Discussion week 1: Strengths-Based Leadership

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Danyell Kelley

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Discussion week 1: Strengths-Based Leadership

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Individual natural talents and passions are essential in helping nurse leader-managers to improve quality and safety in healthcare settings. Because nursing leaders work with multiple individuals and teams, their inherent talents not only enhance their managerial performance but also the nursing professionals and workgroups under them. According to Cooper & Cottrell (2010), knowing your professional values and purpose clarifies career direction and can be leveraged to inspire and motivate other nursing professionals to improve productivity, such as in the areas of quality and safety of care.

Leadership strengths

Two of my leadership strengths that can be very instrumental in enhancing quality and safety in healthcare include competition and connectedness. Competitiveness in healthcare drives quality and safety improvement goals. Competition can be towards established standards of quality and safety or as a tool for building a competitive advantage over other health organizations. Rath (2007) espouses that “if you can compare, you can compete, and if you can compete, you can win (p. 46).” Instilling a spirit of competition in the workgroup or team creates an impetus to succeed in improving quality and safety to achieve the established standards. Connectedness, on the other hand, enhances teamwork, diversity, and culture competence, recognizing the contribution of every member to improve quality and safety (Rath, 2007). The strength of connectedness will allow me as a nurse leader-manager to cultivate collectiveness and collaboration in fostering a culture of quality and safety in the healthcare environment.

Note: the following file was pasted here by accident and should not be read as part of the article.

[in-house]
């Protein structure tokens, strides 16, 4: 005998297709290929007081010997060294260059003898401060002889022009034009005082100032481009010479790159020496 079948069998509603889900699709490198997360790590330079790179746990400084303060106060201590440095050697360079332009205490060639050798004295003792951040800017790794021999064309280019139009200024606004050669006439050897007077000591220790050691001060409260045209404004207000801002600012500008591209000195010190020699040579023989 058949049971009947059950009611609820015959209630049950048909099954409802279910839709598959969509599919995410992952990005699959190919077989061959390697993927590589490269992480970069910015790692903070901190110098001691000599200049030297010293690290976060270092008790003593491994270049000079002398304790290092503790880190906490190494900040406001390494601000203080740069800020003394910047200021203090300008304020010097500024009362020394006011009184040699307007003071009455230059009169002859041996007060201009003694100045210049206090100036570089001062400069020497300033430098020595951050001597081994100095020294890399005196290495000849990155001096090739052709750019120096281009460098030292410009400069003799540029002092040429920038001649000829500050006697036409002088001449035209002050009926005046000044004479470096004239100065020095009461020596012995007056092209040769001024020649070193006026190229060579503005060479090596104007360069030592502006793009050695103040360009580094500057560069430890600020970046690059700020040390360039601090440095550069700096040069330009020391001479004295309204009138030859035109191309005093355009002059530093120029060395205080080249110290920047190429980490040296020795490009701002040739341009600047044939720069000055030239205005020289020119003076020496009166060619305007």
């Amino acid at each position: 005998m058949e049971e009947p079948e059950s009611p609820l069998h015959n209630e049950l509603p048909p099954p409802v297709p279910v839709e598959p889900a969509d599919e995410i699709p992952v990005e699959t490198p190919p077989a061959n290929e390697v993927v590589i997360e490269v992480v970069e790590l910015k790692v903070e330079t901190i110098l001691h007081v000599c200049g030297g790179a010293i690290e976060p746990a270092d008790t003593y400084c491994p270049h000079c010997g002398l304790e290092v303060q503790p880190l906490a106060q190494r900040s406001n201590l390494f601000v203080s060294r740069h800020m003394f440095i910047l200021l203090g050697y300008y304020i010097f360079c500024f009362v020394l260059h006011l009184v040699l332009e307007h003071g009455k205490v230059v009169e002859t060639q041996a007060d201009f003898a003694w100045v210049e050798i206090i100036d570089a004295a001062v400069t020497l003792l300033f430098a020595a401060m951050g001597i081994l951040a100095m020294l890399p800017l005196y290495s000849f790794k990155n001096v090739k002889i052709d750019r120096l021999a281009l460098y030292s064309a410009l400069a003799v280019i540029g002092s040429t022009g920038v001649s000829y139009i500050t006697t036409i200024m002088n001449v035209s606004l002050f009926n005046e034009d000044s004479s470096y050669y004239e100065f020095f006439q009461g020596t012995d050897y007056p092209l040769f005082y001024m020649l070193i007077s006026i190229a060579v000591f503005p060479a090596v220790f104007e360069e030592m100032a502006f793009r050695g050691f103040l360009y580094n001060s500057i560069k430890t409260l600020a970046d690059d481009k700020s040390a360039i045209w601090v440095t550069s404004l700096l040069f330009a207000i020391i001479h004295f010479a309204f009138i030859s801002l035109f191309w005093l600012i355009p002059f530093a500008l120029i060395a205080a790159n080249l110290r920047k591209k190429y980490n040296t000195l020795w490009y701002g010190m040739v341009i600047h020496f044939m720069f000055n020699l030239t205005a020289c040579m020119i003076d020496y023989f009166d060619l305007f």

Strategies for applying leadership strengths

Developing a measurement system, particularly a balanced metric, will allow me to monitor every aspect of my performance. By laying down the quality and safety targets at the beginning of month and year will maintain a competitive spirit throughout the year. Rath (2007) emphasizes that even if one is competing against the figures of the previous measurement period, it will help keep track of all aspects of performance, particularly in the safety and quality facets of the organization. Another strategy to assist in applying leadership strengths includes seeking cross-cultural responsibilities (Buckingham, 2011). Creating and working with teams with members from diverse backgrounds allows tapping into different values towards quality and safety (Cooper & Cottrell, 2010), leading to multiple interventions to improve the quality and safety of healthcare.


Buckingham, M. (2011). Strong leadership. Leadership Excellence, 28(1), 5.

Cooper, H., & Cottrell, R. R. (2010). Charting your career path through clear professional values and purpose. Health Promotion Practice, 11(1), 13–15.

Rath, T. (2007). Strengths finder 2.0. New York, NY: Gallup Press